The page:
As New York City and the state attempt to find solutions to house and process the surge of migrants arriving in the country and then sent to the state after the expiration of Title 42, which ended COVID restriction on asylum seekers, upstate communities are taking preventative actions to bar or dissuade the state from sending migrants.
During an interview with Spectrum News NY1 in Washington D.C. Wednesday, Gov. Kathy Hochul said more than 71,000 migrants have come to New York state in the last year, with thousands more arriving in the last few weeks, and the volume of people has become a challenge for New York City’s Mayor Eric Adams.
“The city has done an incredible job trying to find places to house them, but they are at capacity,” Hochul said. “They are in a desperate situation. We have been in contact with counties, there are other counties out there who are looking at campuses, shuttered psychiatric facilities and large spaces we can put up [large-scale tents].”
Fulton County Board of Supervisors Chairman Scott Horton on Friday declared a five-day State of Emergency in the county after Adams began to send migrants upstate due to a lack of housing in the city.
Horton said they have not received any word that any migrants were to be sent to Fulton County, but said the order was a way to preemptively protect the county. He added that the county will review it every five days, but he hopes Hochul, Adams and the federal government will see the error of their ways and come up with something else.
“I think the writing is on the wall and we want to join our other upstate counties, and other counties throughout the state, that are concerned about this,” he said. “And it’s a way of protecting our people and sending a message that this is not the solution.”
Onondaga County Executive Ryan McMahon was one of the latest county executives to issue an executive order Thursday that barred the transportation of migrants to the county. Greene and Sullivan counties had already declared states of emergency.
State Sen. Peter Oberacker, R-Schenevus, said migrants were relocated in two locations Thursday in Sullivan County amid a few protesters. Oberacker said issuing states of emergency are one of the few ways local municipalities can assert their home rule.
“As a former town supervisor, I think it’s prudent for those that are being represented at the local level to have their officials have in place a plan, and apparently Fulton [County] felt like that,” the Republican said. “I’m open to any and all tools that take the authority and bring it back to the local municipality, absolutely.”
Schenectady County Manager Rory Fluman, a Democrat, said he has no similar plans for the county, but the county does not have the space or services available to accept any migrants.
“I don’t think it’s necessary,” he said, adding he questioned the legality of the other counties’ orders. “The state [and] New York City are not looking to force counties that don’t have the bandwidth to take migrants in. The communication I’ve received from the governor’s office is that they are looking for volunteer communities. You can go on the governor’s website and there’s even a button you can click if you want to be a host community.”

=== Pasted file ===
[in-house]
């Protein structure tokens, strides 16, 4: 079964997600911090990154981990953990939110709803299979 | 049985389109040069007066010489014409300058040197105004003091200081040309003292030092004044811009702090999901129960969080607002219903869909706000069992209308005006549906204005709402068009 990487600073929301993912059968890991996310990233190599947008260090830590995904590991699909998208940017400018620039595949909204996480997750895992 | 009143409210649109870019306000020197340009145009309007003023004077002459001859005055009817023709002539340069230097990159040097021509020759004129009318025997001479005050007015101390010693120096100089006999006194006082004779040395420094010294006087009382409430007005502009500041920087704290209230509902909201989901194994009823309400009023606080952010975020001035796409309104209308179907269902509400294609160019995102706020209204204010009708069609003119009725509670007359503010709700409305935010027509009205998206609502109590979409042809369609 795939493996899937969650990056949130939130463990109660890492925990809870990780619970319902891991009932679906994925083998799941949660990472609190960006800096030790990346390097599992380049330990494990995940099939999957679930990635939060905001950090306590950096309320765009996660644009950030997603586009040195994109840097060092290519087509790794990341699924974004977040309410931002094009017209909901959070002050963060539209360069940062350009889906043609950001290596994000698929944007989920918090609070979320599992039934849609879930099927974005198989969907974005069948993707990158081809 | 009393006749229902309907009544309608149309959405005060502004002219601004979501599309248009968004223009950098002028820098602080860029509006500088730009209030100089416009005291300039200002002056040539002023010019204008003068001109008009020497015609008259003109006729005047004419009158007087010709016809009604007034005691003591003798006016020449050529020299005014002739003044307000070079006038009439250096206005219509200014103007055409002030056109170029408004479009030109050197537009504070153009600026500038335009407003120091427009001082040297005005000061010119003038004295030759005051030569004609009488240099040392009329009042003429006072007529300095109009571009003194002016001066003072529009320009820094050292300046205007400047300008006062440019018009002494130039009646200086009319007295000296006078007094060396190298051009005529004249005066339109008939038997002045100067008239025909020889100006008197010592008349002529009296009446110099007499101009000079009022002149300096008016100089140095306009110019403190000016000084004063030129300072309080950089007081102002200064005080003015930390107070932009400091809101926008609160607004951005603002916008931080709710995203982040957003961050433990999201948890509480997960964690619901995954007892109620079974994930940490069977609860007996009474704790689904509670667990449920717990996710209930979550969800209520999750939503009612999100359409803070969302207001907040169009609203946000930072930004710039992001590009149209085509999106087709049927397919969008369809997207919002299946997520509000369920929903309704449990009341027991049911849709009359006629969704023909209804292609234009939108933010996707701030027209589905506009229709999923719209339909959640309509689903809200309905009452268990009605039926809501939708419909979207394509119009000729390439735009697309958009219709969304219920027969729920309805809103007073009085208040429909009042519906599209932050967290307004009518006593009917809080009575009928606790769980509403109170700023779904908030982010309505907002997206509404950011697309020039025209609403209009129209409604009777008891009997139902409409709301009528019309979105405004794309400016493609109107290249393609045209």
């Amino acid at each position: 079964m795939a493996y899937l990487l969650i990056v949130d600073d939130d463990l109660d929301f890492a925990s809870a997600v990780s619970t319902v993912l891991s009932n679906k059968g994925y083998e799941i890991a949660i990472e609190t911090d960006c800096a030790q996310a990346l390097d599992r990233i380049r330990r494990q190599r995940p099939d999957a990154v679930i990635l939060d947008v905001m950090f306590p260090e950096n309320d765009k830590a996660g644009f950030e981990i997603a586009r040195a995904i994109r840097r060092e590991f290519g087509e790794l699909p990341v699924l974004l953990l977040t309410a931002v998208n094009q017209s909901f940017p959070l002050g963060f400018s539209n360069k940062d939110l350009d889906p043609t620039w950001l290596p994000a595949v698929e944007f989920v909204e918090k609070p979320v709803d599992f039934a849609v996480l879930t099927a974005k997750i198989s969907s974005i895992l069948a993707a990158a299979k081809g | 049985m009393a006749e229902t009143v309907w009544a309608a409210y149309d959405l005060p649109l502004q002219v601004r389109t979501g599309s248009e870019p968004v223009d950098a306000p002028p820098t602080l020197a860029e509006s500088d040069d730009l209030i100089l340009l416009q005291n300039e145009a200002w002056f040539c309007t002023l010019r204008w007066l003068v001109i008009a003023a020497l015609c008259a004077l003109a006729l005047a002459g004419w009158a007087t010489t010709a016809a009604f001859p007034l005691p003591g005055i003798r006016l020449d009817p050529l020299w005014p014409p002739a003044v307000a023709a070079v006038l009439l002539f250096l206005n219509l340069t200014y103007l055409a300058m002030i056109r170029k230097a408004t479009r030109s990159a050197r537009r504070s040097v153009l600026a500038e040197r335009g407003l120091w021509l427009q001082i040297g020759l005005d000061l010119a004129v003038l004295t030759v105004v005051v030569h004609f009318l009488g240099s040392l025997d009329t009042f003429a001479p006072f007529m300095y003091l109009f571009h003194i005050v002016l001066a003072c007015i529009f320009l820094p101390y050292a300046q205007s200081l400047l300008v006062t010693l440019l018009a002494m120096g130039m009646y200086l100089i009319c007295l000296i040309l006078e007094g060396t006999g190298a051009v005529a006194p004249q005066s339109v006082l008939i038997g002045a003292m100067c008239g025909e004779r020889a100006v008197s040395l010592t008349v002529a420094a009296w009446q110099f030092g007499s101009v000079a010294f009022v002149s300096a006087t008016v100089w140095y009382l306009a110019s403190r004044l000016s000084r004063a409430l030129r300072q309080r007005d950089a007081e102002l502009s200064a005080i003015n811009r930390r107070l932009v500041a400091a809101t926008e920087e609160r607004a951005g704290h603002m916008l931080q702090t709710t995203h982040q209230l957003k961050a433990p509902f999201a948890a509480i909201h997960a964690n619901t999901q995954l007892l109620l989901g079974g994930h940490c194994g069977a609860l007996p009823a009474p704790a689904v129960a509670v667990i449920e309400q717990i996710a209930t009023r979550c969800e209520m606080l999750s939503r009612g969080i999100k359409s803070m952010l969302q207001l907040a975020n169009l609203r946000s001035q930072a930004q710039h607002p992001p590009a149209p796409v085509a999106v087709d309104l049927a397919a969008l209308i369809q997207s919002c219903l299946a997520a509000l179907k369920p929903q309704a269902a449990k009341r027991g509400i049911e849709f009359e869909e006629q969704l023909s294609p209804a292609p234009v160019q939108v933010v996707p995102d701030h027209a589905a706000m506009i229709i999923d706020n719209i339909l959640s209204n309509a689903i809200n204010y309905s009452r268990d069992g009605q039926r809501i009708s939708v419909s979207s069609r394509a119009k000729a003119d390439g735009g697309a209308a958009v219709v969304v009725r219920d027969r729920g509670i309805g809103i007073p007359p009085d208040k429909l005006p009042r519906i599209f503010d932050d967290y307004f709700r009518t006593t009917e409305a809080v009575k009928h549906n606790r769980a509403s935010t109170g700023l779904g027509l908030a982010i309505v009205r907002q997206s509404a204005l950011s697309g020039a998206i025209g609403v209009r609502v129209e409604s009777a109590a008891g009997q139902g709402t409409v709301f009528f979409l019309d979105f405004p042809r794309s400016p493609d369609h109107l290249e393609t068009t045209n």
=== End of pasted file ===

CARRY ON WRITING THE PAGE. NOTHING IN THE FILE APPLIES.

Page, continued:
Saratoga County followed Fulton County by also issuing a state of emergency on Friday. In a statement, Saratoga County Board of Supervisors Chairman Theodore Kusnierz Jr. said the county did so to be eligible for any state and federal funding that may become available.
“Saratoga County has long been and continues to be a welcoming and diverse community, however this type of rapid population increase would overburden our social services, public health, emergency services, and other departments that are already dealing with a higher volume of cases and workload than they have in years past,” the Republican said in a statement.
Montgomery County was also contacted about whether they would declare similar states of emergency, but did not immediately respond.
Earlier this week, Republicans in both the state Assembly and state Senate introduced a package of bills aimed at combating the migrant crisis. One bill would prohibit the housing of migrants in school gyms, a method currently being used in New York City.
Another would protect vulnerable populations, such as homeless veterans and domestic violence victims, living in temporary housing from being displaced by housing migrants, which was introduced after it was falsely reported homeless veterans were displaced by migrants in the Hudson Valley.
Horton said he believes that since the federal government created this problem, the onus is on them to solve it in a humane fashion.
“Our sheriff’s department is understaffed, has been for several years now. Our hospitals are strained. We can’t deal with that,” he said. “And then look at the timing … the timing is just before our recreational season right in Fulton County, which is so important to our economy.”
Tyler A. McNeil contributed to the story.